Would not the person who introduced a better system of saving fuel, be a benefactor to his country? Whether or not I shall be able to do that, I am not so sure, for I know my countrymen are opposed to all that is new fangled, but having seen in a sensible, business-like, Scotch publication, an account of a method introduced with success there, I lay it before Irishmen; and, good countrymen, I beg to assure you that I have been in Scotland, and have seen Scotch bogs, and they are as like ours as two eggs, and I have seen Scotchmen cutting sleive turf, and making hand turf, and the process was exactly like ours, therefore for the life of me I cannot understand why what has succeeded in Scotland, should not do in Ireland. I confess I have often thought that the great bog fields of Ireland might be made, in due time, as useful as the great coal fields of England and Scotland, and the present simple modification of machinery may be but the commencement of mechanical application, which may make the bog of Allen the most valuable property in the kingdom. Perhaps by the last remark I may exhibit my cloven foot as a detected speculator; but at all events hear the sensible Scotchman, a Mr. Slight, who in the transactions of the Highland Society, writes as follows:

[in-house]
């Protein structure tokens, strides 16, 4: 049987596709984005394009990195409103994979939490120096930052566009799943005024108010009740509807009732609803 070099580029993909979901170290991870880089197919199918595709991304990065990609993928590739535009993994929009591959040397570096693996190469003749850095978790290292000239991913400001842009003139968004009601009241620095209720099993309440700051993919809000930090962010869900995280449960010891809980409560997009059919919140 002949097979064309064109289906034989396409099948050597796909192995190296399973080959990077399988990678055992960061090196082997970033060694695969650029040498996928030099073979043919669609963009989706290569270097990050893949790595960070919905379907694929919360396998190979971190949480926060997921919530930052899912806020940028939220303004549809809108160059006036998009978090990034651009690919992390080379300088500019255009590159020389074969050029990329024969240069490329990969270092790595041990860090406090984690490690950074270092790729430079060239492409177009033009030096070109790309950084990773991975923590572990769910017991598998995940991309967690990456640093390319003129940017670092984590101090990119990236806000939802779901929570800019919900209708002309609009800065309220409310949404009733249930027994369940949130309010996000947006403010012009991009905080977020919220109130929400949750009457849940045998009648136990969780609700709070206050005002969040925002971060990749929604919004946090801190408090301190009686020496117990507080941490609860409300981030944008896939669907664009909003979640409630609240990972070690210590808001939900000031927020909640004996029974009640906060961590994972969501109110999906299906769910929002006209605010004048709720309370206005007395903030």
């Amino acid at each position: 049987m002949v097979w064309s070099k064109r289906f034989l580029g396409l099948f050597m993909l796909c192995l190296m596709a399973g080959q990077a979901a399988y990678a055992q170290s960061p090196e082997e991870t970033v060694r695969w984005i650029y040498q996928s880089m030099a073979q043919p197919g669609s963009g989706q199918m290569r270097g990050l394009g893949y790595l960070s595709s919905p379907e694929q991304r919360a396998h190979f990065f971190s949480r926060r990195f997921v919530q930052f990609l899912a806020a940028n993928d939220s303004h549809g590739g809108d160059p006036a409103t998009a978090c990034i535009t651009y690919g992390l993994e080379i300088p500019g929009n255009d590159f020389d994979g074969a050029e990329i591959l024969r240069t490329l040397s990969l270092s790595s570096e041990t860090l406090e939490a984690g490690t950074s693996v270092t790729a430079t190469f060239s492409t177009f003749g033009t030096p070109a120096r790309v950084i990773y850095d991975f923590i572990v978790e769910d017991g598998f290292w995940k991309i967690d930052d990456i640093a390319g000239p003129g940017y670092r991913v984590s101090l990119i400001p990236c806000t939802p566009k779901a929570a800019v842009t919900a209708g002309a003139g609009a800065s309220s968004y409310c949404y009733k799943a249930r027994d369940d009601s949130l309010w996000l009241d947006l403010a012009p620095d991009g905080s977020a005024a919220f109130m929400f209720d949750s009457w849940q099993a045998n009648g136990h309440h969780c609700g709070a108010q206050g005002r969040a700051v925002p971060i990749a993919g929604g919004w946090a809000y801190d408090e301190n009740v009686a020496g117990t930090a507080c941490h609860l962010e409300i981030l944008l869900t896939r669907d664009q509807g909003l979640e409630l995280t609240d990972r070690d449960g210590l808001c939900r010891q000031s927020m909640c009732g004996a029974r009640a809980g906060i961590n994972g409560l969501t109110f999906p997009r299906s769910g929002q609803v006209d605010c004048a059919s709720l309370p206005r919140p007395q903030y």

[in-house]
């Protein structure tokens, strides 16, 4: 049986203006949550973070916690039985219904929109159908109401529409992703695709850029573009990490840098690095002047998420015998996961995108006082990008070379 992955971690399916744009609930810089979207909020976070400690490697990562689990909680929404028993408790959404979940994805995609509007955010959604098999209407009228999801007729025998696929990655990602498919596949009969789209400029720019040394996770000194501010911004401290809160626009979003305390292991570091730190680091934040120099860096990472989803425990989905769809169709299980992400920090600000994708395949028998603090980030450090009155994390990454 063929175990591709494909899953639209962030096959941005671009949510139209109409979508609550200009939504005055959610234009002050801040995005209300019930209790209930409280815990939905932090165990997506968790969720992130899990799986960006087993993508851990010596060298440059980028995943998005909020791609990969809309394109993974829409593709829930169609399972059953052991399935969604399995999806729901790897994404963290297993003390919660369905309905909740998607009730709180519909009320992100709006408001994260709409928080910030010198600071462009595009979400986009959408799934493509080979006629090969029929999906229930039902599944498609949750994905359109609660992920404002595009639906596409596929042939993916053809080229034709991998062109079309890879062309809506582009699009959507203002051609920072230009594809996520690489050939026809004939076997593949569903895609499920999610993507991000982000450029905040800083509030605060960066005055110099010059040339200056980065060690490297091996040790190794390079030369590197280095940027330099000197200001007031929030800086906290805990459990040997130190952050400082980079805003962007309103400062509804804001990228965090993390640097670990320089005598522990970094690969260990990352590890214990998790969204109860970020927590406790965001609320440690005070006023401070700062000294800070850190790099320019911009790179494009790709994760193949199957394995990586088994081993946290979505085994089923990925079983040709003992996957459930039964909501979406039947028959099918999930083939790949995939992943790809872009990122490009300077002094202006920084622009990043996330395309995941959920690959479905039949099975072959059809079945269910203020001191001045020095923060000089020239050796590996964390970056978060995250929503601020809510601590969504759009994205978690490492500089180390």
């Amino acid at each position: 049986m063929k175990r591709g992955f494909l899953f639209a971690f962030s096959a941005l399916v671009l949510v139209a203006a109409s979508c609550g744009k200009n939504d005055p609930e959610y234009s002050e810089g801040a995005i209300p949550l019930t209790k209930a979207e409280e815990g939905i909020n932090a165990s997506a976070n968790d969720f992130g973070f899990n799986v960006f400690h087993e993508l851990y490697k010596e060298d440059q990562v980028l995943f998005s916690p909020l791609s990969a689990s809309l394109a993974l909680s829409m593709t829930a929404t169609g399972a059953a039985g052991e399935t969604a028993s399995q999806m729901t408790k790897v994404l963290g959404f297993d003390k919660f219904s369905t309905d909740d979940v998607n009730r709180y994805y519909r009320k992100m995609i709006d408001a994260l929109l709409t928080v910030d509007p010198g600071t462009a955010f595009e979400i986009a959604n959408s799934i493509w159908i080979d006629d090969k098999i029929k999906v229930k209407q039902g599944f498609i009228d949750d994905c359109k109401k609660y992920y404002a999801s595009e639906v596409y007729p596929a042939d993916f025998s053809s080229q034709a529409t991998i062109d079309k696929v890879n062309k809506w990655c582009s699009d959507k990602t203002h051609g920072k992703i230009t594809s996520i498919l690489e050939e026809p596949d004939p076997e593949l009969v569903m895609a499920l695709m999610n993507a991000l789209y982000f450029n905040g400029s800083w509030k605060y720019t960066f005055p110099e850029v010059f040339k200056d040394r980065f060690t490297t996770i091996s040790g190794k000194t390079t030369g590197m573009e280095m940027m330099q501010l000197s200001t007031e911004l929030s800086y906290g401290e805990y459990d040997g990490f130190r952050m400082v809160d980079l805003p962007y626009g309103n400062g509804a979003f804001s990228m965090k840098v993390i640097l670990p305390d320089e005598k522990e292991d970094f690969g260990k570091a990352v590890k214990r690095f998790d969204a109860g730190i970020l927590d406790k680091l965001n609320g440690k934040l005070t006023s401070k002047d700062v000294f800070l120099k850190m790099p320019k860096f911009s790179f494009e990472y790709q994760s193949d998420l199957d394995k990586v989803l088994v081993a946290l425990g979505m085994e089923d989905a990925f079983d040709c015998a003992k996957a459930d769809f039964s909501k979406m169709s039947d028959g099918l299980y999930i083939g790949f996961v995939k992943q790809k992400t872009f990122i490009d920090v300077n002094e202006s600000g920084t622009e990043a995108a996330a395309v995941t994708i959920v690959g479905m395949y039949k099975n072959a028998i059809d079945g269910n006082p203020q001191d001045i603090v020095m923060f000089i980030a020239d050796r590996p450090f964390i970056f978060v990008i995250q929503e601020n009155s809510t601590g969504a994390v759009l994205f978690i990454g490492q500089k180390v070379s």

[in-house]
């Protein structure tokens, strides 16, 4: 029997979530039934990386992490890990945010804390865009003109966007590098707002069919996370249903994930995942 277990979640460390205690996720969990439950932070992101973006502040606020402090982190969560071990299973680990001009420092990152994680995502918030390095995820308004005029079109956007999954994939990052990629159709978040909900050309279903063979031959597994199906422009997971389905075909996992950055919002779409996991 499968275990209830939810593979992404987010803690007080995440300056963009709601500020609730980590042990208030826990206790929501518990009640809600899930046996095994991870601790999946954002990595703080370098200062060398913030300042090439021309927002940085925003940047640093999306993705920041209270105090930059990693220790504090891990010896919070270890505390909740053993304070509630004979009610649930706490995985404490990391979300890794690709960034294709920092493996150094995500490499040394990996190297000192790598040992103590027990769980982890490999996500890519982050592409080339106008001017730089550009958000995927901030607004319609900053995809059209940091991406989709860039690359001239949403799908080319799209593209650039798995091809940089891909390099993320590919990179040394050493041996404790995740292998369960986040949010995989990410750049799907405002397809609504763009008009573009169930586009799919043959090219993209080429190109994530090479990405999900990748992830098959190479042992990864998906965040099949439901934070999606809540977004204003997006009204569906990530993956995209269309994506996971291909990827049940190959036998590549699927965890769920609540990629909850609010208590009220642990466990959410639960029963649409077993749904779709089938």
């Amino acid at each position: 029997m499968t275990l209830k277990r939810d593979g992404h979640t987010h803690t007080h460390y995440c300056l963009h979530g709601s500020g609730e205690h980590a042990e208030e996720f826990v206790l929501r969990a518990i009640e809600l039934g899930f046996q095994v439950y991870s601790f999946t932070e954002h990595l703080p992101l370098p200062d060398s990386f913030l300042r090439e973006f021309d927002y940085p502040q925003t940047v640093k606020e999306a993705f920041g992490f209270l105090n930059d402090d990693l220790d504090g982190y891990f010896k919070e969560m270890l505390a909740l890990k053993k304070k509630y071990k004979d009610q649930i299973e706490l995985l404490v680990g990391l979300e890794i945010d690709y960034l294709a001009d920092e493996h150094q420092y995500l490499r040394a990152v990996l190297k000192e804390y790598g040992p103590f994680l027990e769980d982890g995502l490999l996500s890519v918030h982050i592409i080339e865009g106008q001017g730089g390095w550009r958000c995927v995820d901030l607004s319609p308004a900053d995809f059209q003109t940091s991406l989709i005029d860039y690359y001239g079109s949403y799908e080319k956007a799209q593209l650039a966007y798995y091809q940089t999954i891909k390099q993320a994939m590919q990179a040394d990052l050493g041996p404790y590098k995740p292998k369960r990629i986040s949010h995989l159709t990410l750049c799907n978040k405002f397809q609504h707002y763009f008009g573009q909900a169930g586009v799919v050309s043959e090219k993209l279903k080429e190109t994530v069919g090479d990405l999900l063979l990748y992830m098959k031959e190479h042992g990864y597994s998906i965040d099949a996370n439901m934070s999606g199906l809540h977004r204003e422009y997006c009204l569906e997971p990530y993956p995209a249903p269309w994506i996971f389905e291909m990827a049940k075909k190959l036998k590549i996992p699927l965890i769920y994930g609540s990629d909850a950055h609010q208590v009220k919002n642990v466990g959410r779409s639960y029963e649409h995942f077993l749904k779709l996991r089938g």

"It has been shown above, that peat-moss, subjected to a moderate degree of pressure, becomes a fuel which, taken weight for weight, is capable of affording light and heat equal to the best common Scotch coal; and it also appears that the duration is nearly equal. The experiments do not seem to have extended to a comparison with peats dried in the usual way, but there can be no doubt that the superior density of compressed peat, especially when submitted to the composition process, will render it more available than the common peat to all useful purposes. As the expense of preparing by this process appears not to exceed that by the ordinary method, we have a quantity of light and heat, two most essential elements in the comfort of northern climates, at a price not exceeding one-fifth part of that obtained from coal, taking both commodities at first cost; while at the same time an incalculable advantage arises to the home consumer by the saving of time in drying his peats. All persons acquainted with the economy of the peat districts of Scotland, are aware of the inconvenience to which the poorer classes are subjected, by the occurrence of a wet summer, as it prevents the successful preparation of their winter fuel. Peats after being cut, must lie on the moor from one to two months, in the ordinary manner of drying, and in wet seasons even beyond that period, before they are fit for stacking. Even after all this, it sometimes happens that they are carried home in such a state of dampness, as to form a continual source of disappointment throughout the succeeding winter. To obviate this serious evil attendant upon cold and moist climates, let the new process be introduced, and the cottager not only gets free of the risk attending the preparation of his fuel, but he has the advantage of a superior article in his domestic comfort. It is presumed that by adopting a compressing machine, a period from eight to twelve days may be sufficient to produce the degree of dryness required. The introduction of a simple and efficient machine would therefore appear to be of great benefit to the inhabitants of the peat districts, and should the plan be objected to as expensive beyond the means of the poorer class, it may be answered that there is no necessity for each family or householder possessing one. Let the proprietor or tacksman furnish one or more for the use of his tenants or cottars, who might again pay a small equivalent for the use of the machine. As the cottars of one farm or one hamlet usually dig their peats in the same field, a sufficient number could join together to work it to advantage. For such situations the machine must be of the simplest construction, so as to be cheap, and little liable to derangement. The form which Mr. Tod has employed in his experiments, seems to fulfil these conditions. Its simplicity is such that the rudest mechanic may make it and keep it in repair. The first cost must be trifling, being little more than the prime cost of two or three rough planks. Perhaps, under present circumstances, nothing better could be devised for the purpose of local supply.